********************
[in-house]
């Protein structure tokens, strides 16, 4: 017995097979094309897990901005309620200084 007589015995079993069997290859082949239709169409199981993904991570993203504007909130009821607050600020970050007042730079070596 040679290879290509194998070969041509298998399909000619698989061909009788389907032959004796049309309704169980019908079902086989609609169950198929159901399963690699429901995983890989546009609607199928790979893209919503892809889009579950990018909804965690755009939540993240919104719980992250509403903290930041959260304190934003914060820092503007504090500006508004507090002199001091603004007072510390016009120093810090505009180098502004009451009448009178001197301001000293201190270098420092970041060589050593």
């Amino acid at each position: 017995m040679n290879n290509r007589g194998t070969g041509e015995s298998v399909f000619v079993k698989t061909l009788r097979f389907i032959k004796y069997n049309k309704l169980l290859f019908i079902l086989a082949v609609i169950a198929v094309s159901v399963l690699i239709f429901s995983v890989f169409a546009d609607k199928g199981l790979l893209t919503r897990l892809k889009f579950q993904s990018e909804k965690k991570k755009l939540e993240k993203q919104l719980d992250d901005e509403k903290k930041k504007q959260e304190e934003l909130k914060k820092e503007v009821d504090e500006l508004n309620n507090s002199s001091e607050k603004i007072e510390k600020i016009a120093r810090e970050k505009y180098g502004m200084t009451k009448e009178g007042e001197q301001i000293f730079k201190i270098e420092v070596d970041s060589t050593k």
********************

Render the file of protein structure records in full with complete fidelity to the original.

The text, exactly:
[in-house]
């Protein structure tokens, strides 16, 4: 017995097979094309897990901005309620200084 007589015995079993069997290859082949239709169409199981993904991570993203504007909130009821607050600020970050007042730079070596 040679290879290509194998070969041509298998399909000619698989061909009788389907032959004796049309309704169980019908079902086989609609169950198929159901399963690699429901995983890989546009609607199928790979893209919503892809889009579950990018909804965690755009939540993240919104719980992250509403903290930041959260304190934003914060820092503007504090500006508004507090002199001091603004007072510390016009120093810090505009180098502004009451009448009178001197301001000293201190270098420092970041060589050593």
């Amino acid at each position: 017995m040679n290879n290509r007589g194998t070969g041509e015995s298998v399909f000619v079993k698989t061909l009788r097979f389907i032959k004796y069997n049309k309704l169980l290859f019908i079902l086989a082949v609609i169950a198929v094309s159901v399963l690699i239709f429901s995983v890989f169409a546009d609607k199928g199981l790979l893209t919503r897990l892809k889009f579950q993904s990018e909804k965690k991570k755009l939540e993240k993203q919104l719980d992250d901005e509403k903290k930041k504007q959260e304190e934003l909130k914060k820092e503007v009821d504090e500006l508004n309620n507090s002199s001091e607050k603004i007072e510390k600020i016009a120093r810090e970050k505009y180098g502004m200084t009451k009448e009178g007042e001197q301001i000293f730079k201190i270098e420092v070596d970041s060589t050593k």